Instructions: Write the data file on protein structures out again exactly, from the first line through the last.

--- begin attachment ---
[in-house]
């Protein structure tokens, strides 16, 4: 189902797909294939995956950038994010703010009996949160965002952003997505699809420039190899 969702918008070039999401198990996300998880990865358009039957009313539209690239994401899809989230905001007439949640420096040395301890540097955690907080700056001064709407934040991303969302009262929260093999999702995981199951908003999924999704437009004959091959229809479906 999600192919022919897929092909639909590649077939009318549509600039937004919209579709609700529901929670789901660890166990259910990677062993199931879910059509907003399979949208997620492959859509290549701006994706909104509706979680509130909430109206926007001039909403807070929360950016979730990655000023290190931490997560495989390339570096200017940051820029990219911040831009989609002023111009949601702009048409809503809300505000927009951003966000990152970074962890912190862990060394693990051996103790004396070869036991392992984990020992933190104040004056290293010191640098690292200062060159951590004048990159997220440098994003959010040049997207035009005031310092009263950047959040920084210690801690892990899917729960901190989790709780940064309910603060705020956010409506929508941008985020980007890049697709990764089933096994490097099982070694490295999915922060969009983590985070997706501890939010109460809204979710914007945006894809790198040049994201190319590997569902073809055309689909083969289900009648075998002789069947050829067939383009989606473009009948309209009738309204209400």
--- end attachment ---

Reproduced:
[in-house]
């Protein structure tokens, strides 16, 4: 189902797909294939995956950038994010703010009996949160965002952003997505699809420039190899 969702918008070039999401198990996300998880990865358009039957009313539209690239994401899809989230905001007439949640420096040395301890540097955690907080700056001064709407934040991303969302009262929260093999999702995981199951908003999924999704437009004959091959229809479906 999600192919022919897929092909639909590649077939009318549509600039937004919209579709609700529901929670789901660890166990259910990677062993199931879910059509907003399979949208997620492959859509290549701006994706909104509706979680509130909430109206926007001039909403807070929360950016979730990655000023290190931490997560495989390339570096200017940051820029990219911040831009989609002023111009949601702009048409809503809300505000927009951003966000990152970074962890912190862990060394693990051996103790004396070869036991392992984990020992933190104040004056290293010191640098690292200062060159951590004048990159997220440098994003959010040049997207035009005031310092009263950047959040920084210690801690892990899917729960901190989790709780940064309910603060705020956010409506929508941008985020980007890049697709990764089933096994490097099982070694490295999915922060969009983590985070997706501890939010109460809204979710914007945006894809790198040049994201190319590997569902073809055309689909083969289900009648075998002789069947050829067939383009989606473009009948309209009738309204209400």